A new species of coral reef fish has been named after President Barack Obama. The fish, whose scientific name is Tosanoides obama, was discovered during a June 2016 NOAA research expedition to Papahānaumokuākea Marine National Monument in the remote Northwestern Hawaiian Islands.
Scientists from the Bishop Museum, National Oceanic and Atmospheric Administration (NOAA), and the Association for Marine Exploration published a description of the fish Dec. 21 during the last weeks of Obama’s Presidency; the study was published in the open-access scientific journal ZooKeys.
“We named this fish after President Obama to recognize his efforts to protect and preserve the natural environment, including the expansion of the Papahānaumokuākea,” said Richard Pyle, Bishop Museum scientist and lead author of the study. “This expansion adds a layer of protection to one of the last great wilderness areas on Earth.”
On Aug. 26, President Obama expanded Papahānaumokuākea Marine National Monument at the urging of Sen. Brian Schatz (D-Hawaii), Native Hawaiian leaders, conservationists, and many marine scientists. At 582,578 square miles, it’s the largest permanent marine protected area on Earth.
On Sept. 1, the President was given a picture of the fish that now bears his name during his trip to Midway Atoll National Wildlife Refuge within the Monument. The photograph was presented to Mr. Obama by famed undersea explorer Sylvia Earle, and the exchange will be featured in the National Geographic film Sea of Hope: America’s Underwater Treasures, scheduled to be released Jan. 15, 2017.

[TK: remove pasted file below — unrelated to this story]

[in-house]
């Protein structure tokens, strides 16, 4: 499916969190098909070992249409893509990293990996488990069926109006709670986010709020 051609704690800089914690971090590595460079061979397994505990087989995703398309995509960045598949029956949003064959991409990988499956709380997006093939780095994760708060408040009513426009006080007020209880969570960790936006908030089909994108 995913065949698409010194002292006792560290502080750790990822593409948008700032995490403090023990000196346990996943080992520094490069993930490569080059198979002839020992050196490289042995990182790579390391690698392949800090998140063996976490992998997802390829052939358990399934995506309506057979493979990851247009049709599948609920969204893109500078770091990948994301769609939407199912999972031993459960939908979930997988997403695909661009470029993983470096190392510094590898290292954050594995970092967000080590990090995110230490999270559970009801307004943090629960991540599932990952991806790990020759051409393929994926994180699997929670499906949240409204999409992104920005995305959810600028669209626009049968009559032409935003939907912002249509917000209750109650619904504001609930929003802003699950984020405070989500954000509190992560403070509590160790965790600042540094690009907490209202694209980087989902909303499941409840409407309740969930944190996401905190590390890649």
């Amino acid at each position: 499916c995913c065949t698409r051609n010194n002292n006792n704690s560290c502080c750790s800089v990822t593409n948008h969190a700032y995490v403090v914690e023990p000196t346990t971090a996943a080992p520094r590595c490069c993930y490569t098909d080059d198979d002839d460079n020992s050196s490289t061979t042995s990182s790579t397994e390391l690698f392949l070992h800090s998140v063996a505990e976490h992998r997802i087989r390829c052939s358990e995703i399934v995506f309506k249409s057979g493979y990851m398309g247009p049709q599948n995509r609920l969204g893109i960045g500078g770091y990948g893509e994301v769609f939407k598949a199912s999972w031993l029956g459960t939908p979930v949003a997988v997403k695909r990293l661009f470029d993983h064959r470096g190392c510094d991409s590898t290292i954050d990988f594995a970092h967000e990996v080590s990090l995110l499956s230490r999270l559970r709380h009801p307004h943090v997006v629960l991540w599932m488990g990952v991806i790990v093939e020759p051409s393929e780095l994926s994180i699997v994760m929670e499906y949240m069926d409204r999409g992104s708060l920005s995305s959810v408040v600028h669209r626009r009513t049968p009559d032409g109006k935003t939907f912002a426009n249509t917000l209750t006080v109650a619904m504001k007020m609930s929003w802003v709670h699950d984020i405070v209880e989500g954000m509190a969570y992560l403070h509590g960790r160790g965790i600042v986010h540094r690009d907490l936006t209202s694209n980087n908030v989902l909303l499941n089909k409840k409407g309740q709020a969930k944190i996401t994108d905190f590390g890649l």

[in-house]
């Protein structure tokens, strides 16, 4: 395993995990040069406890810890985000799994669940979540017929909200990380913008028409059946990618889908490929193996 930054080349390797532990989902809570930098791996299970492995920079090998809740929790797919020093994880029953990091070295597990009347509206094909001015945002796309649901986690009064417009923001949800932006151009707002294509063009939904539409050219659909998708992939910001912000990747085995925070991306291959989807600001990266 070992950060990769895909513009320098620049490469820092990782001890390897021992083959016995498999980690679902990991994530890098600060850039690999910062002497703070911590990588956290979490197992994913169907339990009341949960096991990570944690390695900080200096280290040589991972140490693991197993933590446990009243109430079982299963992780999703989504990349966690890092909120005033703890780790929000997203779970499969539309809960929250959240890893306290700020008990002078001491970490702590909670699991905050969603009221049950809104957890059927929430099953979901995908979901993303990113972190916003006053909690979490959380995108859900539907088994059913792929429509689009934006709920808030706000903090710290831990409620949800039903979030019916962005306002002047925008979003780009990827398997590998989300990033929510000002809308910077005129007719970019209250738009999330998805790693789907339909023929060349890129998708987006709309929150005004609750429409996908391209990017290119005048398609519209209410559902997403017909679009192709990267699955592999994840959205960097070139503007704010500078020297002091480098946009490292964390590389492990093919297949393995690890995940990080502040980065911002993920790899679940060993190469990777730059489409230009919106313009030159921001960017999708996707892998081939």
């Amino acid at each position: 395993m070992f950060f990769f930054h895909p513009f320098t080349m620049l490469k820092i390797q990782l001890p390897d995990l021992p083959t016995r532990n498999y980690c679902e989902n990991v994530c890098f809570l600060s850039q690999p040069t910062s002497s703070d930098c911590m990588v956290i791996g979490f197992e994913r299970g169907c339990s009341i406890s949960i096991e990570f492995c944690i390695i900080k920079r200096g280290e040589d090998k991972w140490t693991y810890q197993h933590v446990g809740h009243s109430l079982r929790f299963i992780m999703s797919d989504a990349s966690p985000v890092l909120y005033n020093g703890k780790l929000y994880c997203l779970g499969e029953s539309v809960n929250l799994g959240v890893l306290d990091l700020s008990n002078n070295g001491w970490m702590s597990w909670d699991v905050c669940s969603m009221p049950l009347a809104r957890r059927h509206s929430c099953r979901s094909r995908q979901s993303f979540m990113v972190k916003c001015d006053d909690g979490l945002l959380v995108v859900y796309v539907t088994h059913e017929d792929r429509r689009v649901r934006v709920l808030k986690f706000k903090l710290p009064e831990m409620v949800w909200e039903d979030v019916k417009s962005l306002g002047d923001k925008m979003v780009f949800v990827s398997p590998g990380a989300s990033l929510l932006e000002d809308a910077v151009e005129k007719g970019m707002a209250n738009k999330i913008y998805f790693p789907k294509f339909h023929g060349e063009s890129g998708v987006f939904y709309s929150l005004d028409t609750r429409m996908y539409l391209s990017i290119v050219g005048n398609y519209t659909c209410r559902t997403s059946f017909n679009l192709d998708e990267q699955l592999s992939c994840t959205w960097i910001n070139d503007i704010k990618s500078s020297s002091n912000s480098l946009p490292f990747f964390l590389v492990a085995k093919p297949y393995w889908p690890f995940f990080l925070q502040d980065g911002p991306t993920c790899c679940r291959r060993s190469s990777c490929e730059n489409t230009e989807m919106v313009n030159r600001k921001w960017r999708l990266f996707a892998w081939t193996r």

The small yellow and pink fish is a kind of basslet, a group that includes many colorful reef fishes popular in the marine aquarium fish trade. There are two other species in the genus Tosanoides, both from the tropical northwestern Pacific Ocean, including southern Japan. Males of the new species have a distinctive spot on the dorsal fin near the tail, which is blue around the edge and red with yellow stripes in the center.
The new fish is also unusual in that it is the only known species of coral reef fish endemic to the Monument, meaning the species is not found anywhere else on Earth. All other reef fish species found within Papahānaumokuākea also occur either in the main Hawaiian Islands or Japan.
“Endemic species are unique contributions to global biodiversity,” said NOAA scientist Randall Kosaki, chief scientist of the research cruise and co-author of the study. “With the onslaught of climate change, we are at risk of losing some of these undiscovered species before we even know they exist.”
The new fish was first seen and collected on a dive to 300 feet at Kure Atoll, 1200 miles northwest of Honolulu. Kure Atoll is the northernmost emergent land of the Hawaiian Islands, and is the highest latitude coral atoll in the world.
This is the second new species of fish named from Papahānaumokuākea this year. In August, Pyle and Kosaki published the description of a new species of butterflyfish based on specimens collected at Pearl and Hermes Atoll earlier this year. Elsewhere, President Obama also has a trapdoor spider, a speckled freshwater darter (fish) and an extinct lizard named after him.
Click here to read the study.
Photo courtesy of NOAA Inouye Regional Center